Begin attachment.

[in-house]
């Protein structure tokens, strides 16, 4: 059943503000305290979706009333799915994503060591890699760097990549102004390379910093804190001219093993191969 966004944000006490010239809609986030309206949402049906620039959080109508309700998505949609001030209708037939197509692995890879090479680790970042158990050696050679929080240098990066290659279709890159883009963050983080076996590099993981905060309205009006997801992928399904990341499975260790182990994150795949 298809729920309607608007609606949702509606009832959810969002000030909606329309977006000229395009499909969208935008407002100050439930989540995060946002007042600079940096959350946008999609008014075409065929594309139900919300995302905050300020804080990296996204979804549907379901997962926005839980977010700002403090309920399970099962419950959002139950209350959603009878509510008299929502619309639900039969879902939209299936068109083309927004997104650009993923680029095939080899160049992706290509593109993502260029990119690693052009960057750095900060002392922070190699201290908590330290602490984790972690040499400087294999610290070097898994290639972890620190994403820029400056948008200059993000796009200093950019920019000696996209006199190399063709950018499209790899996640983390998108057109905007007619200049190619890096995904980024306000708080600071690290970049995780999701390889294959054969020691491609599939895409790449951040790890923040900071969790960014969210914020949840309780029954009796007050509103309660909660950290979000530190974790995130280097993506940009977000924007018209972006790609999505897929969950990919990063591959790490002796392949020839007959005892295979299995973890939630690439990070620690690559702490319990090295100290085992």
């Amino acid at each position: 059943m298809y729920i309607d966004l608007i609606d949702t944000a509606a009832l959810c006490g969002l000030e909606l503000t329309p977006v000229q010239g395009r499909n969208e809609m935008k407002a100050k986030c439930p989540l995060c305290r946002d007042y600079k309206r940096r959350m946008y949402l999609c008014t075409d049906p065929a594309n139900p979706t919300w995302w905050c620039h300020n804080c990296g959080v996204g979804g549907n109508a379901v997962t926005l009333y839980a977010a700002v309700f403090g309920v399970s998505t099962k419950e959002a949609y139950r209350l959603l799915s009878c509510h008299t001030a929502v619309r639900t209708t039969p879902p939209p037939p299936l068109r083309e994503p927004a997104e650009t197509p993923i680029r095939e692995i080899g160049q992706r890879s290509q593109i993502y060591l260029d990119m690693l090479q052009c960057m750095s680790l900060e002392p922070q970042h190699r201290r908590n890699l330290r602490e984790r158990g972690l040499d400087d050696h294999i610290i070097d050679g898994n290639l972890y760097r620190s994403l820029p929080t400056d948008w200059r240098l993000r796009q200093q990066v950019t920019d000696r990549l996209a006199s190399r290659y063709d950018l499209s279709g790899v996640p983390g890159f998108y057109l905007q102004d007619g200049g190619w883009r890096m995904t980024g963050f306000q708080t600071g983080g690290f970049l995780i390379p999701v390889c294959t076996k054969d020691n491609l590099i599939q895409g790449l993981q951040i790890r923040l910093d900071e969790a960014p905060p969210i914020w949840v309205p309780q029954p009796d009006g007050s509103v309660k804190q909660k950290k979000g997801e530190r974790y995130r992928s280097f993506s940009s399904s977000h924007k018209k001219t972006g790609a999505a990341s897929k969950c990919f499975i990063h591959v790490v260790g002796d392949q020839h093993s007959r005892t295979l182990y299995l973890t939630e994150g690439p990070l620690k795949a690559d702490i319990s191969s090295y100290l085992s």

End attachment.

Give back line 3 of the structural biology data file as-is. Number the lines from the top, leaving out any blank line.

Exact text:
């Amino acid at each position: 059943m298809y729920i309607d966004l608007i609606d949702t944000a509606a009832l959810c006490g969002l000030e909606l503000t329309p977006v000229q010239g395009r499909n969208e809609m935008k407002a100050k986030c439930p989540l995060c305290r946002d007042y600079k309206r940096r959350m946008y949402l999609c008014t075409d049906p065929a594309n139900p979706t919300w995302w905050c620039h300020n804080c990296g959080v996204g979804g549907n109508a379901v997962t926005l009333y839980a977010a700002v309700f403090g309920v399970s998505t099962k419950e959002a949609y139950r209350l959603l799915s009878c509510h008299t001030a929502v619309r639900t209708t039969p879902p939209p037939p299936l068109r083309e994503p927004a997104e650009t197509p993923i680029r095939e692995i080899g160049q992706r890879s290509q593109i993502y060591l260029d990119m690693l090479q052009c960057m750095s680790l900060e002392p922070q970042h190699r201290r908590n890699l330290r602490e984790r158990g972690l040499d400087d050696h294999i610290i070097d050679g898994n290639l972890y760097r620190s994403l820029p929080t400056d948008w200059r240098l993000r796009q200093q990066v950019t920019d000696r990549l996209a006199s190399r290659y063709d950018l499209s279709g790899v996640p983390g890159f998108y057109l905007q102004d007619g200049g190619w883009r890096m995904t980024g963050f306000q708080t600071g983080g690290f970049l995780i390379p999701v390889c294959t076996k054969d020691n491609l590099i599939q895409g790449l993981q951040i790890r923040l910093d900071e969790a960014p905060p969210i914020w949840v309205p309780q029954p009796d009006g007050s509103v309660k804190q909660k950290k979000g997801e530190r974790y995130r992928s280097f993506s940009s399904s977000h924007k018209k001219t972006g790609a999505a990341s897929k969950c990919f499975i990063h591959v790490v260790g002796d392949q020839h093993s007959r005892t295979l182990y299995l973890t939630e994150g690439p990070l620690k795949a690559d702490i319990s191969s090295y100290l085992s």